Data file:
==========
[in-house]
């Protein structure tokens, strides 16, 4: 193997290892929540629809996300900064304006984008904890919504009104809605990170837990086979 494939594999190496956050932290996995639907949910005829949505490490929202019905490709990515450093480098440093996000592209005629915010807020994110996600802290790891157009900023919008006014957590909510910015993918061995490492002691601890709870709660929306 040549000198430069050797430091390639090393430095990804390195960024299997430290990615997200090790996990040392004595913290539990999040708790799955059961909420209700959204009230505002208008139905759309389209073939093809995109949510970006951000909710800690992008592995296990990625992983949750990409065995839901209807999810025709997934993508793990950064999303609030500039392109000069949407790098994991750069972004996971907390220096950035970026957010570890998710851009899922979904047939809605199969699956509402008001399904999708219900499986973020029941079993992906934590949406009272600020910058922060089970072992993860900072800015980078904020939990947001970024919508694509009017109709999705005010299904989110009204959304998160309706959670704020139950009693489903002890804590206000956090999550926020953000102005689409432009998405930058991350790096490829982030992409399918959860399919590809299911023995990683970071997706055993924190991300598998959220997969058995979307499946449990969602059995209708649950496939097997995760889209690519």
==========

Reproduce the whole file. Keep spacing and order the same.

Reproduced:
[in-house]
């Protein structure tokens, strides 16, 4: 193997290892929540629809996300900064304006984008904890919504009104809605990170837990086979 494939594999190496956050932290996995639907949910005829949505490490929202019905490709990515450093480098440093996000592209005629915010807020994110996600802290790891157009900023919008006014957590909510910015993918061995490492002691601890709870709660929306 040549000198430069050797430091390639090393430095990804390195960024299997430290990615997200090790996990040392004595913290539990999040708790799955059961909420209700959204009230505002208008139905759309389209073939093809995109949510970006951000909710800690992008592995296990990625992983949750990409065995839901209807999810025709997934993508793990950064999303609030500039392109000069949407790098994991750069972004996971907390220096950035970026957010570890998710851009899922979904047939809605199969699956509402008001399904999708219900499986973020029941079993992906934590949406009272600020910058922060089970072992993860900072800015980078904020939990947001970024919508694509009017109709999705005010299904989110009204959304998160309706959670704020139950009693489903002890804590206000956090999550926020953000102005689409432009998405930058991350790096490829982030992409399918959860399919590809299911023995990683970071997706055993924190991300598998959220997969058995979307499946449990969602059995209708649950496939097997995760889209690519």